Garthen Leslie is an IT consultant and looks the part. He’s geeky, quiet, and middle-aged, sporting a long, untucked white polo, khakis, and wire-framed glasses. But today, very suddenly, he is also the face of a new ideal–a symbol of how invention itself is being reinvented.
“It was August and really hot,” Leslie says, recalling how it all began, as he reaches for an hors d’oeuvre at a media-saturated party being thrown in his honor in Manhattan’s Chelsea neighborhood (Martha Stewart will amble through the door in about 15 minutes). The 63-year-old had been commuting from Washington, D.C., to suburban Maryland, dreading the hellishly stuffy home that awaited him–but he didn’t want to leave his AC on all day, for fear of an equally hellish energy bill. “I thought, There are all kinds of applications for smartphones,” he says. “Why couldn’t we marry one to these window air conditioners?” He dreamt up a device that did just that and submitted it to a New York startup called Quirky, which turns great ideas into best-selling products.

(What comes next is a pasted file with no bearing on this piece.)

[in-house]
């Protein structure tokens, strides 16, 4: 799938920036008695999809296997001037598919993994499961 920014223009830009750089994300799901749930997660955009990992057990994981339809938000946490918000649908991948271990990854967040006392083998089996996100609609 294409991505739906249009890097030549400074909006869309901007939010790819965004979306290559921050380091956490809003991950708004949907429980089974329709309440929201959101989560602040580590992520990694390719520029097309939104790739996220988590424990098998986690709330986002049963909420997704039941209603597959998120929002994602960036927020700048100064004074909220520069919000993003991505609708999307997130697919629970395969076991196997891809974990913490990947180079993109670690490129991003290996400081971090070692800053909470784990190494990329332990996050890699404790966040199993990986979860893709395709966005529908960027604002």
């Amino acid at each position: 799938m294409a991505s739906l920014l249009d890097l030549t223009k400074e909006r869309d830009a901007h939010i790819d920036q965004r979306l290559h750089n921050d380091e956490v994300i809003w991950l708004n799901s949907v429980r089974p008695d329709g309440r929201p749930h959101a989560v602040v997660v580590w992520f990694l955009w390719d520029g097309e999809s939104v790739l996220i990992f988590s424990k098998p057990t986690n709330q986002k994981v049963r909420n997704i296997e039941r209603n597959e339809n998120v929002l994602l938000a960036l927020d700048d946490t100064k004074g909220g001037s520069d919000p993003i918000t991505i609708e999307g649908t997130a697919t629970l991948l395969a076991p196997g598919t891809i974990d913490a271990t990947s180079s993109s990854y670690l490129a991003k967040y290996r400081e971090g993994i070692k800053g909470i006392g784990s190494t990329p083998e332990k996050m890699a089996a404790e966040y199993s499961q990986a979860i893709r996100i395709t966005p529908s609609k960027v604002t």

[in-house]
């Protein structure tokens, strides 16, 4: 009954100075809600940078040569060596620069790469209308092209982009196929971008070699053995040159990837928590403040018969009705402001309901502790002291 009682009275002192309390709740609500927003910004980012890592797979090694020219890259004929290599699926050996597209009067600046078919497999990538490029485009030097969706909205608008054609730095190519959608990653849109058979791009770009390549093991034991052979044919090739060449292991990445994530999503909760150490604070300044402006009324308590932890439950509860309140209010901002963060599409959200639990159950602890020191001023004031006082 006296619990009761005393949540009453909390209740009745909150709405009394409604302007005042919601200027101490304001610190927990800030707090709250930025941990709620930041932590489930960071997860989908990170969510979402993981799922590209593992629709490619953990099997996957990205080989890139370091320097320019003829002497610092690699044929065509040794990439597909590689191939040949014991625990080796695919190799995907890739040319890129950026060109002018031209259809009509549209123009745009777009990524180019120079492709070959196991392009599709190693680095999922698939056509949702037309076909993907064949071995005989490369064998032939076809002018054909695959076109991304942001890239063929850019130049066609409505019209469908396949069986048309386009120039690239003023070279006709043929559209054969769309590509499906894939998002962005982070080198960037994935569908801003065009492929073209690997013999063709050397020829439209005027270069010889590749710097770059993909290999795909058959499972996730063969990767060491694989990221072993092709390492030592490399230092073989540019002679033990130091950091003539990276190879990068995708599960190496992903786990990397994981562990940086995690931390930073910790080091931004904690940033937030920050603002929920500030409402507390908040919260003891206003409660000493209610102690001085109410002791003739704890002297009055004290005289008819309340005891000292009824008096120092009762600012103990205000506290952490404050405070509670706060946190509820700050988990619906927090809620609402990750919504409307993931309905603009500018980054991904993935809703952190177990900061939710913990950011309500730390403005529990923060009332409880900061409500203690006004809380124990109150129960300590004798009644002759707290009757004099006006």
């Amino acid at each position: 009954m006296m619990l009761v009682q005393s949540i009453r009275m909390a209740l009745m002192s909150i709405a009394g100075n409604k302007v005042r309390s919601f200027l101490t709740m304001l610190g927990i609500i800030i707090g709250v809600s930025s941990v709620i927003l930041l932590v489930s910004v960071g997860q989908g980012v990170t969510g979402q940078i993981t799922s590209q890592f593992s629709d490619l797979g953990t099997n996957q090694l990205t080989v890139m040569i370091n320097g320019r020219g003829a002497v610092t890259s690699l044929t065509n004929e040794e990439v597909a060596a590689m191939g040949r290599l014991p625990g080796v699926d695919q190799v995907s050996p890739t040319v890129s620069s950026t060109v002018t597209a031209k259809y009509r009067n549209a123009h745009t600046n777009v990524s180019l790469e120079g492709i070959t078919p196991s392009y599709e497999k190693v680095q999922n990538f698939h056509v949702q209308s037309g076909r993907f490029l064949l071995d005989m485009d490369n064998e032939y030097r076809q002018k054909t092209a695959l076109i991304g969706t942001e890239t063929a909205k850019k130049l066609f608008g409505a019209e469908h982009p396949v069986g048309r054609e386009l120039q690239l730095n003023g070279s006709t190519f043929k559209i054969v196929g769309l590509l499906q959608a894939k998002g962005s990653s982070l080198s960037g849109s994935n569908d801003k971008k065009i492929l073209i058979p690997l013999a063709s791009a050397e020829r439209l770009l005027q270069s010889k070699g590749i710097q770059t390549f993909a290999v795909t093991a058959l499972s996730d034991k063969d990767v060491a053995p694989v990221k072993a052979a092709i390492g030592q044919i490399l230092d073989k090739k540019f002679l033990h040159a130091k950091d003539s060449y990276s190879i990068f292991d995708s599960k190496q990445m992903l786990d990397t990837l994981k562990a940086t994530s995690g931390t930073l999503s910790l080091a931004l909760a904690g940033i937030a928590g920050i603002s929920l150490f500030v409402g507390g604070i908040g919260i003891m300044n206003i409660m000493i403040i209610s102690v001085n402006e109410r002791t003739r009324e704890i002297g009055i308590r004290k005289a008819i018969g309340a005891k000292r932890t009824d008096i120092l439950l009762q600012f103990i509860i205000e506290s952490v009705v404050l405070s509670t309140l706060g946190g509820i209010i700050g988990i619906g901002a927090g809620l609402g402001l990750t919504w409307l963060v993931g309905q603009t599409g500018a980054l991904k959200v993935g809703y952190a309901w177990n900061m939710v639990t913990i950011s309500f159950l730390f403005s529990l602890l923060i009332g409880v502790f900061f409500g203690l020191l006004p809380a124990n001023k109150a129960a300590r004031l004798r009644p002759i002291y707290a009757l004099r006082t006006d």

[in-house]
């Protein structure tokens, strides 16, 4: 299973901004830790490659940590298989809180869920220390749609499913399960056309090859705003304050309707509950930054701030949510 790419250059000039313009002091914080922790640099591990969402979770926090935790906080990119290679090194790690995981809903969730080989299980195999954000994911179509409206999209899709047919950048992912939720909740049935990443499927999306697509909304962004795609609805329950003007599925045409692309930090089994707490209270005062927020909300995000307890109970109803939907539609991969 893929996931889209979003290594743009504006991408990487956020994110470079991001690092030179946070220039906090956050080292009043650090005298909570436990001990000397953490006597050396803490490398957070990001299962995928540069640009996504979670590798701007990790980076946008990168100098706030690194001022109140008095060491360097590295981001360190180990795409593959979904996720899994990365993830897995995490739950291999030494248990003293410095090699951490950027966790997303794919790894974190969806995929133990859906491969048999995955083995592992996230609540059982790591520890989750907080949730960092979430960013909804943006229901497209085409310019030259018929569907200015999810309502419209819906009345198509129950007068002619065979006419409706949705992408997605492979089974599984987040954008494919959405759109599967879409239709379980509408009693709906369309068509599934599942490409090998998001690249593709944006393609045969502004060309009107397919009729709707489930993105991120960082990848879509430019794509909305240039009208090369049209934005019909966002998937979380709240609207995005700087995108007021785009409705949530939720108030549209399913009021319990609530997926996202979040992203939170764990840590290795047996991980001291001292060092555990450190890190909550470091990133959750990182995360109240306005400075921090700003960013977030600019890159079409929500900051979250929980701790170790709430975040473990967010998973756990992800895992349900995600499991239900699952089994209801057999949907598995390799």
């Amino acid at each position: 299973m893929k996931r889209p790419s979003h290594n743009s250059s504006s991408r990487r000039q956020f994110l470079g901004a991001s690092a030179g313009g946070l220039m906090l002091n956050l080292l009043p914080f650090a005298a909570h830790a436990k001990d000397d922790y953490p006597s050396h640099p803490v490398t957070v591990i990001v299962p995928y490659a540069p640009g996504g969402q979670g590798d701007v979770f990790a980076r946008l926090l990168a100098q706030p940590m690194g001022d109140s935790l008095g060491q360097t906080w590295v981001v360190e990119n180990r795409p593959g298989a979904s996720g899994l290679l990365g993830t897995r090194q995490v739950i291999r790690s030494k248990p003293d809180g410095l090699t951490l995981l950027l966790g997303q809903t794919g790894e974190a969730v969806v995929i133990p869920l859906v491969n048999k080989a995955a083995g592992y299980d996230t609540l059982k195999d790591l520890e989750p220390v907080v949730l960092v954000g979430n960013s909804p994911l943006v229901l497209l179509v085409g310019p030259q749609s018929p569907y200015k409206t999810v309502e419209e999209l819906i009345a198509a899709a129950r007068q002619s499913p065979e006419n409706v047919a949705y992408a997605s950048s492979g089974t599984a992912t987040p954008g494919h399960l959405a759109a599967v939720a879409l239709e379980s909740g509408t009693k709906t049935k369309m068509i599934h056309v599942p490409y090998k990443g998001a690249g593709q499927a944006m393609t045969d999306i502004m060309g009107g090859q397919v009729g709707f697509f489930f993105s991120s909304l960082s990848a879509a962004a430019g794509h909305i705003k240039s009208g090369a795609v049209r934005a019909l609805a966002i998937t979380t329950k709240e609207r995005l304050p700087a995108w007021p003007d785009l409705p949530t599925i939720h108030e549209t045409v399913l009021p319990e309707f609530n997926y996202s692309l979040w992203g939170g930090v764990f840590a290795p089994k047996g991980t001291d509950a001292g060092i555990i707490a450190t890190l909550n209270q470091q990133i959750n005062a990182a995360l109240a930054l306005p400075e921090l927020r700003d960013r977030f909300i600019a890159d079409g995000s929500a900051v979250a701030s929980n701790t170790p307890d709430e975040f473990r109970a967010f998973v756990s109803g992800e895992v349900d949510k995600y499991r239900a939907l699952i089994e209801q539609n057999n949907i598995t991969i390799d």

Threats like the Heartbleed web bug mean we need more secure ways to do our work online. EyeLock, a New York–based company, has responded with Myris, a palm-size device that scans your irises to log you in to your favorite sites. While eye-scanning tech isn’t new, Myris, which costs $279, is likely the first for folks without Level 10 FBI clearance. The process is as simple as taking a selfie:
- Look into the USB–connected Myris as if it were a mirror. A camera briefly records your eyes, turning 240 iris traits into a unique ID.
- Enter the URLs and credentials for your most-frequented destinations–from Facebook to American Express.
- Log in to the sites by clicking an icon and glancing at the Myris, which boasts a 1 in 2 trillion error margin. Say cheese!